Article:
Located at the center of the Latin Quarter and submerged in bohemianism, the Sorbonne represents a vital part in Europe’s long university tradition. Today, it continues to survive the pass of time as a symbol of all those thirsty for knowledge and interested in higher education.
Founded in 1253 as a theology college for less fortunate students by Robert de Sorbon, the Sorbonne later became the University of Paris and has soared in prestige ever since.
Its impressive list of professors and students – St. Bonaventure, Albert le Grand, St. Thomas Aquinas, Jean-Paul Sartre, Norman Mailer and Jean-Luc Godard have all studied there – has also contributed to its mystique. In fact, the famous Latin Quarter owes its name to the Sorbonne students who would speak Latin in the cafés and bistros that line the streets surrounding it.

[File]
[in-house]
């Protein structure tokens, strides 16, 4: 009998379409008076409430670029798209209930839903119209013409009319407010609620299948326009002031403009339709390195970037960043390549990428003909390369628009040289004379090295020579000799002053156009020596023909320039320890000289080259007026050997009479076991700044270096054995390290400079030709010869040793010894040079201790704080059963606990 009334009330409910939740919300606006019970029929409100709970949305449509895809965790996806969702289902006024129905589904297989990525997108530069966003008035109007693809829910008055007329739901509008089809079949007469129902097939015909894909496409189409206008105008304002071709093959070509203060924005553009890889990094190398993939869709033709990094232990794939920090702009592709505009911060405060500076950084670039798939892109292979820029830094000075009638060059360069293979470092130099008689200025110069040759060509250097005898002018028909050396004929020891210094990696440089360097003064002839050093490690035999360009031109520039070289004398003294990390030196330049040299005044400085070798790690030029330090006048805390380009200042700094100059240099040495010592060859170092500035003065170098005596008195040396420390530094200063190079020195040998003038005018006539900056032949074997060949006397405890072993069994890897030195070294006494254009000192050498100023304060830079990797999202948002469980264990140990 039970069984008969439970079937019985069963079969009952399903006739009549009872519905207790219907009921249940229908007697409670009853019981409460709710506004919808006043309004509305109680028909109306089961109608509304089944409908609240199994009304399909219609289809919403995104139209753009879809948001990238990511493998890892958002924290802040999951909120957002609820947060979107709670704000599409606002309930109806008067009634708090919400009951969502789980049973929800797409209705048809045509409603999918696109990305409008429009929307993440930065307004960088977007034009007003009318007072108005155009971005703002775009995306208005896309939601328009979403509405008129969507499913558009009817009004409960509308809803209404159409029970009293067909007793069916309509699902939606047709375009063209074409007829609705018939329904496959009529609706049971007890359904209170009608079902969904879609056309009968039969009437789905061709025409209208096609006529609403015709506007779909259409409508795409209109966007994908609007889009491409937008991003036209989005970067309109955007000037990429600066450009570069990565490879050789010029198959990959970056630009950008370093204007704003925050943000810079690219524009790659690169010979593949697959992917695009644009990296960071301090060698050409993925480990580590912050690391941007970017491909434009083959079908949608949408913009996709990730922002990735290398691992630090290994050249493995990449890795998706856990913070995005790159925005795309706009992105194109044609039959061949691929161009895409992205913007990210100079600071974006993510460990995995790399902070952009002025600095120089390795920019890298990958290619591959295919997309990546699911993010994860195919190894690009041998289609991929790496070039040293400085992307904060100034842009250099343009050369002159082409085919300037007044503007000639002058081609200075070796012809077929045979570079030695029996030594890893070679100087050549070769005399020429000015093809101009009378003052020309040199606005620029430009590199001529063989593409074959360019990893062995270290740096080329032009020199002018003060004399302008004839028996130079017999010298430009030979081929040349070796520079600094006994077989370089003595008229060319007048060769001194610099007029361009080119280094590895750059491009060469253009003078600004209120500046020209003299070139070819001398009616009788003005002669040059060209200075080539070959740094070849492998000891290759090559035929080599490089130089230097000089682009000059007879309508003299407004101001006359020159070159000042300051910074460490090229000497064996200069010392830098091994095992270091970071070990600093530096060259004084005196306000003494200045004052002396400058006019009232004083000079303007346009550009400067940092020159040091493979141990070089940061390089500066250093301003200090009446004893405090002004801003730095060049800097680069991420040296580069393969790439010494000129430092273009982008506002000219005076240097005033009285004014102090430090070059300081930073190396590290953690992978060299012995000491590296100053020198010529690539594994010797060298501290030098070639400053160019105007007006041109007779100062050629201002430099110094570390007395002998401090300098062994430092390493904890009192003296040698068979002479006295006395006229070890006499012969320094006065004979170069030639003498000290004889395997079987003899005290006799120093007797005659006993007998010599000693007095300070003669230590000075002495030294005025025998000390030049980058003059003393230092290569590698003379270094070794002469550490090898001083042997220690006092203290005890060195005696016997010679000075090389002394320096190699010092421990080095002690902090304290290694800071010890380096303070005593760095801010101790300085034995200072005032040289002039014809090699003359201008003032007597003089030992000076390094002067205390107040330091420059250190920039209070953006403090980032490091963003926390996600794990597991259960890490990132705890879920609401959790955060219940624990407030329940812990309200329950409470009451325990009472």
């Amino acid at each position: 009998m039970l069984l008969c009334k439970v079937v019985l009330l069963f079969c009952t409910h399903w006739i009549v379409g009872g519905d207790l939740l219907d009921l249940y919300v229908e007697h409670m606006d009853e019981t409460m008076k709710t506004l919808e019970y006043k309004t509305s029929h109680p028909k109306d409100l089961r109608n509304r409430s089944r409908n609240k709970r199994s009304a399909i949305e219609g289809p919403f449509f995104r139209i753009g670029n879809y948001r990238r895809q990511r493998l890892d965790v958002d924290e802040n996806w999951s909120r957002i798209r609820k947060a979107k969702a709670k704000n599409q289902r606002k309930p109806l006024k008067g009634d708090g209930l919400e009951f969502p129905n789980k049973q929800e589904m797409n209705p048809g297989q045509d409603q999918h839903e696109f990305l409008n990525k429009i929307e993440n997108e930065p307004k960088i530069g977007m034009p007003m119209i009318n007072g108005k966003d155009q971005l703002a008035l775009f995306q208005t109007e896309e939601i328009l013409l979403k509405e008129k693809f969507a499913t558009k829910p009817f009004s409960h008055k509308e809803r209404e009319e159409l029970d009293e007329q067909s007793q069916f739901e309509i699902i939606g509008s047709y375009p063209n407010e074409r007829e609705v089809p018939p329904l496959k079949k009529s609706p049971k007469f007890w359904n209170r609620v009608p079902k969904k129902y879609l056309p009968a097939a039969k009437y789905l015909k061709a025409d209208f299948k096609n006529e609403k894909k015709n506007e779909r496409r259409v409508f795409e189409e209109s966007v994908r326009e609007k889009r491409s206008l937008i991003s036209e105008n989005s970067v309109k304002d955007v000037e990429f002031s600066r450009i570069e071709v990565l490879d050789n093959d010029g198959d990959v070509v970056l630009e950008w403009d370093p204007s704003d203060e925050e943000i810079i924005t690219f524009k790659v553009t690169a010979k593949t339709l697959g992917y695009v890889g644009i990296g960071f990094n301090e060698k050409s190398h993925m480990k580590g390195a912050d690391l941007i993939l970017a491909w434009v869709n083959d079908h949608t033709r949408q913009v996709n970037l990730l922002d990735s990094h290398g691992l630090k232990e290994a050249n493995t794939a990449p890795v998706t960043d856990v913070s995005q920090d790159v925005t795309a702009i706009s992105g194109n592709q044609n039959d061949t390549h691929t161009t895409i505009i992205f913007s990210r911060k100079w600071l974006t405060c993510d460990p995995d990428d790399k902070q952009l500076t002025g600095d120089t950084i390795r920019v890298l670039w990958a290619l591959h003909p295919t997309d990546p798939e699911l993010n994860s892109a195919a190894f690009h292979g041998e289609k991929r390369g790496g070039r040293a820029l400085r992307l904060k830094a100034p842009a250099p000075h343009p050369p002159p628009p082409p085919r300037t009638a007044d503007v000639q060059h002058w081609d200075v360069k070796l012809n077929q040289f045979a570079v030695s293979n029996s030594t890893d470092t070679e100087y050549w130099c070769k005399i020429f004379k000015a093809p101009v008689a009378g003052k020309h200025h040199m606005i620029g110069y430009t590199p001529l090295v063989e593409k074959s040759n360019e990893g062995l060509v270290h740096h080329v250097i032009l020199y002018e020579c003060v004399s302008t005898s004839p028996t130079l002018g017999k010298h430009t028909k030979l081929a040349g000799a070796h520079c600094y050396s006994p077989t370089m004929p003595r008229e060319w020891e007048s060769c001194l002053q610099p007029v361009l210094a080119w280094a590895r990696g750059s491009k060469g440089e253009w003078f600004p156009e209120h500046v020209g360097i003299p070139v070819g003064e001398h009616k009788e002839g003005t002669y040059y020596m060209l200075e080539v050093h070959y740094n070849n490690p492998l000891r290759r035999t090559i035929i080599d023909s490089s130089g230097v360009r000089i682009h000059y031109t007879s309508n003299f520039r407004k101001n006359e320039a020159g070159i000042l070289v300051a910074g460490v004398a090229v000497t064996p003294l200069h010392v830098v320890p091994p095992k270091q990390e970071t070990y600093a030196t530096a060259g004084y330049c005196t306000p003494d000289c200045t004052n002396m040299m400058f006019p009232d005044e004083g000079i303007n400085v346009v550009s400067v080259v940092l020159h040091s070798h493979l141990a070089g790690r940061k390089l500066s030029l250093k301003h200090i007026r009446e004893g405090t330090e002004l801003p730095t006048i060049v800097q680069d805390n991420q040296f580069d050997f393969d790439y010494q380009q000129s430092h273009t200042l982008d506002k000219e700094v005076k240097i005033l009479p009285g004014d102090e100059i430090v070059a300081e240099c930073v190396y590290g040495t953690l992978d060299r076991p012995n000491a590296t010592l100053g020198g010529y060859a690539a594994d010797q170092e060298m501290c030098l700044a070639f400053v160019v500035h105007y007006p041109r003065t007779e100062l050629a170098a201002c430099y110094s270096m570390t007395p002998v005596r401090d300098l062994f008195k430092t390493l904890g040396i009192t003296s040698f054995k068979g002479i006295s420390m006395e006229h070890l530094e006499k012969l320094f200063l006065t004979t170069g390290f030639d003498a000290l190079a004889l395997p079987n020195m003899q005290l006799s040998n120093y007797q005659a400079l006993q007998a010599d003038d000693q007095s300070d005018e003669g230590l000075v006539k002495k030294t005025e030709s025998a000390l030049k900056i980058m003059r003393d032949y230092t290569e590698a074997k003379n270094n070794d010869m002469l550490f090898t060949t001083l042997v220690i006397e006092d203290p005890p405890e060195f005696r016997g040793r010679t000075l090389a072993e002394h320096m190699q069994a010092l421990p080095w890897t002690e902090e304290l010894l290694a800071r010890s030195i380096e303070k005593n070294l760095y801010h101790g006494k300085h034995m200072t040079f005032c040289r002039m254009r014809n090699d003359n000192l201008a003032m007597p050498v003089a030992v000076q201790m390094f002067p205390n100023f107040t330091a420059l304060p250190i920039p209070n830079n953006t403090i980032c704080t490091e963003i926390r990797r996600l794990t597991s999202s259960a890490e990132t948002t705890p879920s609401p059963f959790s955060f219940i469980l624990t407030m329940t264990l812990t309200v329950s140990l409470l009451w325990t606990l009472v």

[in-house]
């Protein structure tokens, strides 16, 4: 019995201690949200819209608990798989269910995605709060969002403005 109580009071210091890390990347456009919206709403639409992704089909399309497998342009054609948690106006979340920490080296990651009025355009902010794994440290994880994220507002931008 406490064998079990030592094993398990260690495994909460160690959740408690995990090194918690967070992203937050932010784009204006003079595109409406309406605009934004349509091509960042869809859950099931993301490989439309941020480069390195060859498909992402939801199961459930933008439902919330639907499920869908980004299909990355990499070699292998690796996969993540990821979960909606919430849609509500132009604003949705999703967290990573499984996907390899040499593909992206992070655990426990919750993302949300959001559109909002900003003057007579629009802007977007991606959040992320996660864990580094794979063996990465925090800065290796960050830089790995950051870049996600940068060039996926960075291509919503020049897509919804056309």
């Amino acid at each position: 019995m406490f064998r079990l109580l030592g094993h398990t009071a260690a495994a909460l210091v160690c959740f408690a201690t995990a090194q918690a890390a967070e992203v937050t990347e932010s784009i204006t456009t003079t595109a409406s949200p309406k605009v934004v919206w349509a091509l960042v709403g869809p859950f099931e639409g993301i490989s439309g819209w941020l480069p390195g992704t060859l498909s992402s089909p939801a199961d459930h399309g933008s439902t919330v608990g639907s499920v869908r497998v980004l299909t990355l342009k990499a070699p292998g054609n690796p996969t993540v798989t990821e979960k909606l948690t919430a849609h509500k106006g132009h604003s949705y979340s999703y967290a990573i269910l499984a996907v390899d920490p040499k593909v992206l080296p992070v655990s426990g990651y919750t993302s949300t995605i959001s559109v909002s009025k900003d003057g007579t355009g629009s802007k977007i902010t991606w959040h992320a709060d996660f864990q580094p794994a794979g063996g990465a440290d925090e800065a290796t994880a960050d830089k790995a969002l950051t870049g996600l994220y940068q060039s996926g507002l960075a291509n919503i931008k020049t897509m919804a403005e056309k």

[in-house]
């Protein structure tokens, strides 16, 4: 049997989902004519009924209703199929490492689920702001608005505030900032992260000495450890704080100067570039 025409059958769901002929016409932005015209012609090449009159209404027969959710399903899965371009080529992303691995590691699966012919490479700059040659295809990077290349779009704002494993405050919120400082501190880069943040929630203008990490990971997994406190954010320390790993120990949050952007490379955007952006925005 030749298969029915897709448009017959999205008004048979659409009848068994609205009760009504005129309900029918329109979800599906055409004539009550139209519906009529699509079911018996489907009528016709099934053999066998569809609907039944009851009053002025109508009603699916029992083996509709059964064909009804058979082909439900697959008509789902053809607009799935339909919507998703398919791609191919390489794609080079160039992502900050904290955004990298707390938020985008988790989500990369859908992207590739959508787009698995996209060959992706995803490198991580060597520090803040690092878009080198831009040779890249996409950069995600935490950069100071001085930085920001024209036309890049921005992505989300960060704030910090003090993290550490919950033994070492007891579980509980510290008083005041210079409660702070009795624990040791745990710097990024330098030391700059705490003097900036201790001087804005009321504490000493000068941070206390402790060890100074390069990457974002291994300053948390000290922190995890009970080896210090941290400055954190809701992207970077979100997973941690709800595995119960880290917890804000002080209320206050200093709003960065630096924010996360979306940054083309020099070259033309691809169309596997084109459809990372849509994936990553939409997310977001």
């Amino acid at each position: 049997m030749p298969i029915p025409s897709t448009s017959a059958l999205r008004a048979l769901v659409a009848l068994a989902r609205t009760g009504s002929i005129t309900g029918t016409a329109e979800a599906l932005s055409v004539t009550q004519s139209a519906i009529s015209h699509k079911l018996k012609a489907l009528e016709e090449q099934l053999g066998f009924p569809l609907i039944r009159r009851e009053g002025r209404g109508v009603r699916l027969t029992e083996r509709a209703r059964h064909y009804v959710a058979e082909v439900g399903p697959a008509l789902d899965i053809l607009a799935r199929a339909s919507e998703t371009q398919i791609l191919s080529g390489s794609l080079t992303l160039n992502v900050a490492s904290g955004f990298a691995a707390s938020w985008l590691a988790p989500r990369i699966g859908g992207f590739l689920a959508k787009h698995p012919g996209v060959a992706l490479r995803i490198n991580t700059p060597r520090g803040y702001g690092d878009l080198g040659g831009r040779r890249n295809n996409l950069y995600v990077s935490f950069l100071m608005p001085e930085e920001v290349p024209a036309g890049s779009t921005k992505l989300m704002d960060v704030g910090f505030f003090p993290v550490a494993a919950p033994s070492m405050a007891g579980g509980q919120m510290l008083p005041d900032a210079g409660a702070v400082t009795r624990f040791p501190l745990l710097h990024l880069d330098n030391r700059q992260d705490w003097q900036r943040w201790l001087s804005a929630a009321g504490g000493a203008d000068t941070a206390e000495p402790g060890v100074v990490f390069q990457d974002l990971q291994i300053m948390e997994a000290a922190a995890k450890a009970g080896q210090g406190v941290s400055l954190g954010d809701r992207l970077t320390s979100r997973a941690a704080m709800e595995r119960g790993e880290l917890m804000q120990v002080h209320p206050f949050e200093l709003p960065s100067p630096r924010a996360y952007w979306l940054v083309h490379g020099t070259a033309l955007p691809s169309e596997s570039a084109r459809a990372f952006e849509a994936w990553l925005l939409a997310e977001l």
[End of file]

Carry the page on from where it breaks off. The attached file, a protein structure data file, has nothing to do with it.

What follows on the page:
Tourists have now taken the student’s place at the Sorbonne Plaza (Place de la Sorbonne) but the college continues to forge its academic history housing the Arts and Human Sciences faculty of the University of Paris.
The Sorbonne was rebuilt various times in order to accommodate the increasing demands of its alumni as the centuries went by. Most of what you can see today was built by Nenot in 1883; however, the original 16th century chapel still stands tall inside the Sorbonne courtyard.
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